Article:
Petra Kolber & George Foreman
I’m reviewing this workout after previewing and doing it once each.
General workout breakdown: This walking video lasts about 33 minutes. The base steps include walking (or marching), side steps, step with a heel in front, the “Foreman shuffle” (three steps and a tap), step knee, heel curl, wide march, out out in in, and lunge (more of a tap out to the side or back). The video ends with a cool down and stretches for the calf, hip flexor, and hamstring. Joanna’s right in assessing these videos: there’s not much in the way of arms, which isn’t a bad thing if you’re brand new to exercise since there’s less to concentrate on. The pace is along the lines of what I would consider a moderately quick stroll, so it’s not too fast.
Level: I’d recommend this to beginners. Exercisers at the beginner / intermediate crossover point through low intermediate could exaggerate their moves and add light hand weights to make this a decent workout for them, too. I consider myself at least at the high intermediate stage with respect to floor aerobics, and this video is too easy for me, but it was just right when I was sick and wanted to get off the couch.
Class: 2 men and 7 women join George and Petra. Three of the exercisers are of a plus size frame and are featured prominently here, but what I love is that the “thin” background exercisers all look realistically fit, not the type of skinny that you only get with genetics. The background exercisers demonstrate variations when there are some. Petra will preview some new moves, and she and George generally will stay with the basic moves when there are options to increase the intensity.
Music: upbeat music with a good beat: some of it’s pop music (recognizable, but nothing I could name), some of it’s standard exercise video stuff.
Set: interior studio space with muted lighting. A big sign in the back proclaims this is “George’s Gym,” and there are various pieces of boxing equipment, lockers, etc., lining the walls.
Production: good picture and sound. The camera shots were more or less helpful, but I wish the camera wouldn’t do so many close ups of people’s upper bodies, since this is a walking video, and I think it’s best if the camera always shows the instructor when there’s a new move.
Space Requirements: Ideally you should be able to take two medium-sized steps to each side and forwards and backwards, but if you have less space, just stay in place.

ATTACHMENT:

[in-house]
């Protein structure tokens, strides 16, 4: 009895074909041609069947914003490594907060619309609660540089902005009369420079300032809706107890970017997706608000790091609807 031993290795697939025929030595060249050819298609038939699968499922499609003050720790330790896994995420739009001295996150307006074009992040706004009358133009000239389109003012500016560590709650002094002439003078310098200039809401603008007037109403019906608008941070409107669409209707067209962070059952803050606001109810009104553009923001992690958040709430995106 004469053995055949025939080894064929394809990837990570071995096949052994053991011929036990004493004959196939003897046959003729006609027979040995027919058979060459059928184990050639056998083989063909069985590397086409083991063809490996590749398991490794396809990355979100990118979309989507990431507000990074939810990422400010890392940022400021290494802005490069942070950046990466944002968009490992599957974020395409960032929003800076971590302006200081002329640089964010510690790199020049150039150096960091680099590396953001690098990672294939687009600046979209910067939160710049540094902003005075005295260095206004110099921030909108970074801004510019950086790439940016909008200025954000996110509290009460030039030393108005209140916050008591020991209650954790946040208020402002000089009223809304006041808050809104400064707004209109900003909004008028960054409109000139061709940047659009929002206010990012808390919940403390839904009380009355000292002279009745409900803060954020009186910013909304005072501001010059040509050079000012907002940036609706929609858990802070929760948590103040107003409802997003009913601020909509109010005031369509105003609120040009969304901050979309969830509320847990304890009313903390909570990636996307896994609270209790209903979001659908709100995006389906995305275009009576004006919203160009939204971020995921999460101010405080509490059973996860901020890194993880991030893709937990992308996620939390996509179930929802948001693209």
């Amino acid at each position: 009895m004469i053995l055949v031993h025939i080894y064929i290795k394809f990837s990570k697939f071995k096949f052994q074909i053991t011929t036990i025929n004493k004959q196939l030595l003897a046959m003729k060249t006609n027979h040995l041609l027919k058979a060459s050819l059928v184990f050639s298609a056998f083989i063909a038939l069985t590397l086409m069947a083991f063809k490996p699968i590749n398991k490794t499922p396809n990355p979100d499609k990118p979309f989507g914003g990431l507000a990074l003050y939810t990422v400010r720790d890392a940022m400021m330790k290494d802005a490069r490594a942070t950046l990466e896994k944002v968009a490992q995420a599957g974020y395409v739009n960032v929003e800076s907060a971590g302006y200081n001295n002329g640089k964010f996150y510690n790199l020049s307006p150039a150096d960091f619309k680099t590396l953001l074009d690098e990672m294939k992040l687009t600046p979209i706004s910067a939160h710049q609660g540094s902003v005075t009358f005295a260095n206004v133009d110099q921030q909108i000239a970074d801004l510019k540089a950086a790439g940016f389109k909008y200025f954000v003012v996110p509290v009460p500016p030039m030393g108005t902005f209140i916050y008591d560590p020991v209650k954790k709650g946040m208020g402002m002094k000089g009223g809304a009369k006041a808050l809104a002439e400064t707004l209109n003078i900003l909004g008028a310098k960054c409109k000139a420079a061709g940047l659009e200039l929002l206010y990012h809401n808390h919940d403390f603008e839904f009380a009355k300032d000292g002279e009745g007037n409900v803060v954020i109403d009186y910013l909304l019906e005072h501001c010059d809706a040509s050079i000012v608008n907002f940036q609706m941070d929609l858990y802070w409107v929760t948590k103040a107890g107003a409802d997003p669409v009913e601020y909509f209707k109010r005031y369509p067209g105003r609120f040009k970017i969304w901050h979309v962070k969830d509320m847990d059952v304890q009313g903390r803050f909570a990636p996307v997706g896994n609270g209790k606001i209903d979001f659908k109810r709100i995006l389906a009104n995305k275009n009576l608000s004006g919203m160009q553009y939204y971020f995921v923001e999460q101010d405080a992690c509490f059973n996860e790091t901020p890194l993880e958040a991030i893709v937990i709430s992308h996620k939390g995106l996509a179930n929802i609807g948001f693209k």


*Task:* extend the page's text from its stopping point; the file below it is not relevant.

DVD Notes: There are no chapters on this DVD, so have your remote handy to fast forward through the Warnings, GoodTimes logo, Walk it off with George! intro, and George’s description.
Conclusion: This is intended to be the second video in the Walk it Off with George! infomercial set, and I’d agree that it’s the second easiest in terms of intensity and complexity. I’ll pass this along to someone who’d use it more, as there are other videos that suit my current level of fitness and interest in choreography better.
Petra leads the workout. She cues decently, usually given you enough notice of move changes, and mirror cues (i.e. when she says “left,” she means your left). She’ll preview the more complicated moves (like step with a heel), but then she’ll show the less intense variation of a move, too. Her British accent is easy to understand. She’s a bit over the top here in her enthusiasm and constantly reminds you that you’re walking it out with George.
George is primarily here for encouragement, although he occasionally offers tips on posture or cues a move. George also throws in a joke or two about his days as a boxer, picks on some of the background exercisers, and banters back and forth with Petra. For someone who showed such amazing dexterity in the boxing ring, he’s not the most graceful when it comes to the dancier moves, but that’s part of what’s endearing about him.
March 17, 2006